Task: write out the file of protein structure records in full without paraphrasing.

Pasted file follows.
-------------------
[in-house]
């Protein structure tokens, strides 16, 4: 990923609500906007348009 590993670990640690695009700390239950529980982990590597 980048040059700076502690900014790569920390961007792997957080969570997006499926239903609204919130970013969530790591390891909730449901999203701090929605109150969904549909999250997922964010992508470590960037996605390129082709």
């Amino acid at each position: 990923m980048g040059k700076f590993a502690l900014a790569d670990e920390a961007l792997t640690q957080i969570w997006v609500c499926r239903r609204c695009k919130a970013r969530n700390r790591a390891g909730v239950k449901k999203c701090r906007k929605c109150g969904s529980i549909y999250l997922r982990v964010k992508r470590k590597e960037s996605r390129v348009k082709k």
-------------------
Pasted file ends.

[in-house]
């Protein structure tokens, strides 16, 4: 990923609500906007348009 590993670990640690695009700390239950529980982990590597 980048040059700076502690900014790569920390961007792997957080969570997006499926239903609204919130970013969530790591390891909730449901999203701090929605109150969904549909999250997922964010992508470590960037996605390129082709």
């Amino acid at each position: 990923m980048g040059k700076f590993a502690l900014a790569d670990e920390a961007l792997t640690q957080i969570w997006v609500c499926r239903r609204c695009k919130a970013r969530n700390r790591a390891g909730v239950k449901k999203c701090r906007k929605c109150g969904s529980i549909y999250l997922r982990v964010k992508r470590k590597e960037s996605r390129v348009k082709k």